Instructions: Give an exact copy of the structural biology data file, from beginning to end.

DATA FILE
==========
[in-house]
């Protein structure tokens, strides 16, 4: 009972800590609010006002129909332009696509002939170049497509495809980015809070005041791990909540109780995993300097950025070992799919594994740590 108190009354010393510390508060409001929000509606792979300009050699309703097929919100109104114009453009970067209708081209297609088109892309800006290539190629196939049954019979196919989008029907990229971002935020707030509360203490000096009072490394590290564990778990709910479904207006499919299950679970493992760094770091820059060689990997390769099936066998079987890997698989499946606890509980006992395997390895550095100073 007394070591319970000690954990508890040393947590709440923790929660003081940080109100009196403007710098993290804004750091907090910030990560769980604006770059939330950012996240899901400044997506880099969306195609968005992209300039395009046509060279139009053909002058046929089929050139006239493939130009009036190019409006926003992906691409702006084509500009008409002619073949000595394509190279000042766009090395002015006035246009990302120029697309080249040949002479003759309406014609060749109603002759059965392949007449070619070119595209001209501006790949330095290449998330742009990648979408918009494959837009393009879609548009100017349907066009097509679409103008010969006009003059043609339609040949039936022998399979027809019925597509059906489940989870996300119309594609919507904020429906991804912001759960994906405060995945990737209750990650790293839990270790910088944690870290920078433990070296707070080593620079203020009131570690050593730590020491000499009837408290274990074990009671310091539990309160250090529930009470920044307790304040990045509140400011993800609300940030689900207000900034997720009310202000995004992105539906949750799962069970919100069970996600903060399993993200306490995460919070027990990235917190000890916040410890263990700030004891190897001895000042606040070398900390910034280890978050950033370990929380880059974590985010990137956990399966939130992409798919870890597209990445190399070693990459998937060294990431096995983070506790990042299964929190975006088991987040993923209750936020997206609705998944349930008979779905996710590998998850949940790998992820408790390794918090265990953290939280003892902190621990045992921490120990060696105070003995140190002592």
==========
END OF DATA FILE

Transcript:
[in-house]
């Protein structure tokens, strides 16, 4: 009972800590609010006002129909332009696509002939170049497509495809980015809070005041791990909540109780995993300097950025070992799919594994740590 108190009354010393510390508060409001929000509606792979300009050699309703097929919100109104114009453009970067209708081209297609088109892309800006290539190629196939049954019979196919989008029907990229971002935020707030509360203490000096009072490394590290564990778990709910479904207006499919299950679970493992760094770091820059060689990997390769099936066998079987890997698989499946606890509980006992395997390895550095100073 007394070591319970000690954990508890040393947590709440923790929660003081940080109100009196403007710098993290804004750091907090910030990560769980604006770059939330950012996240899901400044997506880099969306195609968005992209300039395009046509060279139009053909002058046929089929050139006239493939130009009036190019409006926003992906691409702006084509500009008409002619073949000595394509190279000042766009090395002015006035246009990302120029697309080249040949002479003759309406014609060749109603002759059965392949007449070619070119595209001209501006790949330095290449998330742009990648979408918009494959837009393009879609548009100017349907066009097509679409103008010969006009003059043609339609040949039936022998399979027809019925597509059906489940989870996300119309594609919507904020429906991804912001759960994906405060995945990737209750990650790293839990270790910088944690870290920078433990070296707070080593620079203020009131570690050593730590020491000499009837408290274990074990009671310091539990309160250090529930009470920044307790304040990045509140400011993800609300940030689900207000900034997720009310202000995004992105539906949750799962069970919100069970996600903060399993993200306490995460919070027990990235917190000890916040410890263990700030004891190897001895000042606040070398900390910034280890978050950033370990929380880059974590985010990137956990399966939130992409798919870890597209990445190399070693990459998937060294990431096995983070506790990042299964929190975006088991987040993923209750936020997206609705998944349930008979779905996710590998998850949940790998992820408790390794918090265990953290939280003892902190621990045992921490120990060696105070003995140190002592």